In office, however, the AK Party quickly showed international capitalism it was a safe pair of hands. The Turkish government agreed a draconian economic programme with the IMF in 2002. The economy grew on average 7% over the last five years, and attracted nearly $50 billion in foreign direct investment in three years. Inflation fell. But huge foreign debt remains a major burden and many working people are left behind. Nearly 24% of the population live on less than $4.00 per day and over 30% of under 15 year olds live with the ‘risk’ of poverty (Unicef, June 2006).
Despite its free-market policies failing to improve the lives of millions of working families, the populist AK still enjoys higher poll support than the divided opposition, including the CHP, which is out of power for more than a decade. The AK Party gets support from rural areas and from the millions of people from the Anatolia countryside that migrated to the big cities over the last few decades, particularly from conservative, small business people and traders.
These social forces, the so-called ‘White Turks’, on which the AK Party rest, act as a threat to the economic and political power of the Kemalist, secular elite. Although the AK Party espouses a relatively mild Islamist position, the party’s social conservatism provokes real anxiety and fear amongst sections of the urban middle class and working class. Many Turks regard the AK’s continuing domination of government as a threat to their hard won social rights. They point to attempts by the government to create ‘alcohol-free zones’ and to outlaw adultery, as evidence of serious, albeit failed, attempts by the AK Party to crack down on their rights.
This does not mean all the millions recently marching against government are supporters of the CHP or the military, which has a long, bloody history of crushing democratic rights. Marching alongside ‘traditional’ middle class Kemalist protesters on the recent huge anti-government protesters, where many workers and small farmers, suffering from the AK’s neo-liberal policies. During the second huge mass protest in a fortnight, on 29 April, many demonstrators chanted "no to coups" and "no to sharia". Many protesters were women.
The EU and the US reacted carefully to the crisis in Turkey, which is a big and strategically vital country, bridging Europe, Eurasia and the Middle East. It is a key military ally for the US, and has the second largest Nato force after the superpower. As well as the source of much of the Middle East’s water supplies, Turkey is a crucial energy access to Europe that avoids Russia.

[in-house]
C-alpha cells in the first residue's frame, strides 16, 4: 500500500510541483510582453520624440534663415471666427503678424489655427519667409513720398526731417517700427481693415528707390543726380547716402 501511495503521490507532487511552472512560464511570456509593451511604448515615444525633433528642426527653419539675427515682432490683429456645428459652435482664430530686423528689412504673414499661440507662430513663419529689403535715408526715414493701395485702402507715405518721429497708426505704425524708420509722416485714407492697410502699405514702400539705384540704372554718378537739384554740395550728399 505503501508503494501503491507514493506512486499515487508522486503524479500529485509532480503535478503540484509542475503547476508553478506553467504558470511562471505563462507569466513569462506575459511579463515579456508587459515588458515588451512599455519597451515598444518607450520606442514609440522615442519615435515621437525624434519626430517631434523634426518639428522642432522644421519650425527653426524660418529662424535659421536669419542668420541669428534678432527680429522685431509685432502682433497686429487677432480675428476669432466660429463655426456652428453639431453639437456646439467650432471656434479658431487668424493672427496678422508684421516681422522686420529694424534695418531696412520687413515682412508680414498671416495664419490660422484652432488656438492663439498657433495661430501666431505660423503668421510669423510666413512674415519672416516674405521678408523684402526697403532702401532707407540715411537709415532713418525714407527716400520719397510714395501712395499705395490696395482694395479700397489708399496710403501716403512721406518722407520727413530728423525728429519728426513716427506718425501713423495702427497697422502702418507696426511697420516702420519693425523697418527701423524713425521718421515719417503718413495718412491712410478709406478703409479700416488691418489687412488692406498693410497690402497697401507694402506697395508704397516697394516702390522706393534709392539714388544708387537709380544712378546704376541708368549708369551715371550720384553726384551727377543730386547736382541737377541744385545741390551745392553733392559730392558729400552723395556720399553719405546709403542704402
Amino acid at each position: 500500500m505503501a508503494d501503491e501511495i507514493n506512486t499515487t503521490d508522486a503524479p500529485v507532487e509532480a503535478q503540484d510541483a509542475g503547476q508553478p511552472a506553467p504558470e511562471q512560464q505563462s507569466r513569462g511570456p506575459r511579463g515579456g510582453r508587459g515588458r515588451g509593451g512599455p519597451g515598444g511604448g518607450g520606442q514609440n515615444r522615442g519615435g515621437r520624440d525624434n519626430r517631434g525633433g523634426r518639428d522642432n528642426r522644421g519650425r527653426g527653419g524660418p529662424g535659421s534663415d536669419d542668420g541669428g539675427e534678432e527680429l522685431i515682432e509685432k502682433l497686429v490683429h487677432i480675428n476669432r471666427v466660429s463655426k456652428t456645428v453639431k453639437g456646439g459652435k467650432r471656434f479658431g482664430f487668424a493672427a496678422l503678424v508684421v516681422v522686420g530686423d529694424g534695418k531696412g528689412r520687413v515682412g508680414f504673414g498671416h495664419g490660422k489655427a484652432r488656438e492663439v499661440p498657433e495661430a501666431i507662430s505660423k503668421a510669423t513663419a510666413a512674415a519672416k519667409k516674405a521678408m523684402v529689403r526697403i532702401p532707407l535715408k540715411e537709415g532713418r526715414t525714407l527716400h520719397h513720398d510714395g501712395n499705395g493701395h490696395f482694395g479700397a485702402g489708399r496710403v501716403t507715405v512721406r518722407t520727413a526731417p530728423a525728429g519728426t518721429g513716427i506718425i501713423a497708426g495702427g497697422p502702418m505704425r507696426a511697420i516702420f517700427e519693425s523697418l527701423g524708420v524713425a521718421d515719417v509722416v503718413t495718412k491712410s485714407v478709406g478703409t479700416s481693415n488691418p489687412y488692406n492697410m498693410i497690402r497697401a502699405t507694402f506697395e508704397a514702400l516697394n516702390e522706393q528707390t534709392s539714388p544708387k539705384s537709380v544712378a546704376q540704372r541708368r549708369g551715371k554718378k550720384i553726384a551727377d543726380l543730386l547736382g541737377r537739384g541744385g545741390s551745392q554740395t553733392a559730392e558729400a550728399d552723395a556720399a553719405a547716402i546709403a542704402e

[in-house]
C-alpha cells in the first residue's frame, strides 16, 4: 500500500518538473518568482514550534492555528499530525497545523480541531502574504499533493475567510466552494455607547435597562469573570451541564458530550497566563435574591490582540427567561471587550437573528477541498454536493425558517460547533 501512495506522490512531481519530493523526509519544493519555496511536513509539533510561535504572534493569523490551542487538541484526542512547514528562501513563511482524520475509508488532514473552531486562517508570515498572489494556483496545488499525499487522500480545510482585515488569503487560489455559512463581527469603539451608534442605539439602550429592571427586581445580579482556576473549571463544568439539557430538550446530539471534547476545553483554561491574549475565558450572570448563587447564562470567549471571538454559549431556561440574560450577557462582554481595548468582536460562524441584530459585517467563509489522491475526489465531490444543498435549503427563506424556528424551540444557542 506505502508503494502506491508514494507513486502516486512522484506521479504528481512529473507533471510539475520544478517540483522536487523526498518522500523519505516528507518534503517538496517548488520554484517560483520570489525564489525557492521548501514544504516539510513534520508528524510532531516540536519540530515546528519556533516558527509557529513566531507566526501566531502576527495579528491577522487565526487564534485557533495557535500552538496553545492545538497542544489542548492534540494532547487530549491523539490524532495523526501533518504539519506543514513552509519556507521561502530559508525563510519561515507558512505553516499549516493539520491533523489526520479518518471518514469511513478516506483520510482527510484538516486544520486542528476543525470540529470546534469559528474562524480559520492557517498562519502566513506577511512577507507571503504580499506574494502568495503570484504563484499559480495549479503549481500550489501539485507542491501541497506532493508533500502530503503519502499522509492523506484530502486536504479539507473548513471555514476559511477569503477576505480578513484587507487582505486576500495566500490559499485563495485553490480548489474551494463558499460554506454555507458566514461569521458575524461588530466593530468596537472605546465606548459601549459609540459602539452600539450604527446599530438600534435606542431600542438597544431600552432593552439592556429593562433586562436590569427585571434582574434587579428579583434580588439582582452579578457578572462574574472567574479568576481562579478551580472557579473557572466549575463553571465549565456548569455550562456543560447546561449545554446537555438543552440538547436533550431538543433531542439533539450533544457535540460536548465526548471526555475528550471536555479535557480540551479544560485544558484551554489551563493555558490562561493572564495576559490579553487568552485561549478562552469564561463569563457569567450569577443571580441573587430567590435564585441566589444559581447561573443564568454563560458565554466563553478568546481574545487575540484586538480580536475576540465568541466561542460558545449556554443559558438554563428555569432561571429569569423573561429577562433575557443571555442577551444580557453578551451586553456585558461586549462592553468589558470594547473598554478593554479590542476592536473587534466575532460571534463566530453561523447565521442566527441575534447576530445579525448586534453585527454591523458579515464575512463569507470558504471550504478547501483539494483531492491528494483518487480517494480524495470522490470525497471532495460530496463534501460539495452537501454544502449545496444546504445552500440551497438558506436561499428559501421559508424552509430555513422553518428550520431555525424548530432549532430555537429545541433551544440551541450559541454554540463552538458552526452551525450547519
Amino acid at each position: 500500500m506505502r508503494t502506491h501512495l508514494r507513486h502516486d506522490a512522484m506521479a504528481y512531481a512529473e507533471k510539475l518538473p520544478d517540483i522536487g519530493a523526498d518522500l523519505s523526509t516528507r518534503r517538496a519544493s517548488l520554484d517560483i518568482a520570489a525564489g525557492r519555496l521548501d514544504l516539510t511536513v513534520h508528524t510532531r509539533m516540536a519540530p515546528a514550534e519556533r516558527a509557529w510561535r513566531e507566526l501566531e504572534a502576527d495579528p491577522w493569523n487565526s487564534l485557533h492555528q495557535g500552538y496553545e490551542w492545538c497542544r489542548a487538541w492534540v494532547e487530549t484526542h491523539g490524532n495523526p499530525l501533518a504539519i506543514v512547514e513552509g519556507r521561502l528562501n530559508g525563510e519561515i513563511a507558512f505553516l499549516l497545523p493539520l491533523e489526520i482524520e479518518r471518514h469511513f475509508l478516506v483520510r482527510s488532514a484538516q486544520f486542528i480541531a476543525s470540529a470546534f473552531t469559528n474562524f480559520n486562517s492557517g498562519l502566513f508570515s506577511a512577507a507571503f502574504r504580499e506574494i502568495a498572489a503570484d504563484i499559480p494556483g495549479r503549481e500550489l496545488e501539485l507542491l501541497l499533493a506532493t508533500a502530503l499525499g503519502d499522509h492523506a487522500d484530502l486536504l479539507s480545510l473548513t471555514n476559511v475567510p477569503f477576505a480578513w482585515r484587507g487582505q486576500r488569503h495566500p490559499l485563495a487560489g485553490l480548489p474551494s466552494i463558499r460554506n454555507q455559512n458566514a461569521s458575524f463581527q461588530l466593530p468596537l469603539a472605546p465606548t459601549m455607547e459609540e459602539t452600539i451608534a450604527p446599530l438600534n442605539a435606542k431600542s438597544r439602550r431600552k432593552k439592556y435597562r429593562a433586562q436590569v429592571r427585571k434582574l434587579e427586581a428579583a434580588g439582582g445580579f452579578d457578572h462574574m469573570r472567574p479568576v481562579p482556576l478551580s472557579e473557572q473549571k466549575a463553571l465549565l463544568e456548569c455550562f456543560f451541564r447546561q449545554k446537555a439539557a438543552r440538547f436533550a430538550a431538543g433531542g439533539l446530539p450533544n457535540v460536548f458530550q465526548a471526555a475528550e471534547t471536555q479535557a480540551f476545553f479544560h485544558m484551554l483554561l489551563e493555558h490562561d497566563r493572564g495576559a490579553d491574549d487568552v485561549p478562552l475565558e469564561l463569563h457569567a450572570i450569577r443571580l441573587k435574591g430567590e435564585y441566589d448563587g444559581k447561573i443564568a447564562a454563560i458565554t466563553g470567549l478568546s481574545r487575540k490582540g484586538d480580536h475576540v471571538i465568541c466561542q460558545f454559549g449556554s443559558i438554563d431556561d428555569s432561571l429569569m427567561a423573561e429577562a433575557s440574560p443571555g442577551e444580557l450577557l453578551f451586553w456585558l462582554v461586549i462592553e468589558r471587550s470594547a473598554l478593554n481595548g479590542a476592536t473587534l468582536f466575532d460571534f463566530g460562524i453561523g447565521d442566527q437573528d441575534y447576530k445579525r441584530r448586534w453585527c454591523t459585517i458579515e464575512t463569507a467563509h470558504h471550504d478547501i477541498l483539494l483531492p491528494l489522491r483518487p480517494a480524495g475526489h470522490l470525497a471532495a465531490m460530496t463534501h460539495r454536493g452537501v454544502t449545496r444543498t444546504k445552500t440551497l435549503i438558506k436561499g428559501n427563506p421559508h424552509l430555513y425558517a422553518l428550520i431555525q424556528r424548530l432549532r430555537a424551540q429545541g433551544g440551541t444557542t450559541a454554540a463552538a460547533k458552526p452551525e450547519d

Relations between Turkey and the EU are strained. Many European politicians oppose Turkish membership of the EU, which would bring 72 million mainly Muslim people, from a poorer and potentially unstable country into the Union, making it the largest member state. Although the Erodogan government eventually opened membership talks with the EU, there is no sign of Turkey joining the EU for decades.
US avoids clash with Turkish army
The EU mildly condemned the Turkish army’s coup threat and the US administration did not comment. The Bush administration’s influence in Turkey was greatly diminished by its invasion of neighbouring Iraq, which most Turks strongly oppose. The AK Party government was forced by popular pressure to refuse the US use of its territory to launch the invasion. The US also wants to avoid a clash with the Turkish military tops, one of whom recently said a military attack on Kurdish rebels based in northern Iraq was "necessary" and "useful". As the Economist (5/05/07) spells out: "The nightmare for America is Turkish and American soldiers exchanging fire in Iraq."
Even if Erodogan’s AK Party wins general elections by a big majority, as expected, the fundamental fault lines within the Establishment will not be overcome. The prime minister may stick with foreign minister Gul as presidential candidate, or he may look for another candidate, perhaps outside of the AK Party, to try to defuse the situation. But, at best, this will only see a postponement of clashes between the vested interests of the AK Party and the opposing CHP and military.
The working class in Turkey needs its own independent voice, to provide a socialist alternative to the false promises of the political Islamists, the Kemalists and the army. Nationalist, secularist governments failed to develop living standards for decades. The Erodgan AK Party government shows that ‘mild’ Islamist government is no more in the interests of workers, the poor and youth, than the other variants of Islamic rule throughout the world.
Strong, fighting, independent trade unions, and a mass socialist party, which unites all workers in Turkey against the local bosses and imperialism, and their various political representatives, is the only way to find an end to poverty, joblessness and exploitation, and to defend and to extend democratic rights.
The struggle for democratic rights is a key issue. This May Day past, hundreds of marchers were severely beaten and detained by police after they managed to occupy Taksim Square, in Istanbul, for the first time since a May Day massacre of 34 workers by state forces at the same spot, in 1977.
Limited ‘reforms’ in the areas of women’s rights, Kurdish culture, language, education and broadcasting, and the abolition of the death penalty and ‘tougher measures’ against state torture, where mainly introduced by Erdogan in his bid to meet EU entry requirements. But the Turkish state still retains huge oppressive powers. For example, an article in the penal code makes it a crime to ‘insult’ Turkish national identity. Journalists are "still at the mercy of arbitary court decisions", according to Reporters Without Borders.
Struggling for democratic rights, and the national rights of the Kurdish minority, inevitably means the workers’ movement coming into collision with the Turkish state and the bosses, be that the Kemalist or ‘Islamic’ wings. The workers’ movement must, therefore, link the fight for democratic and social rights with the struggle for decent living conditions and for a socialist society.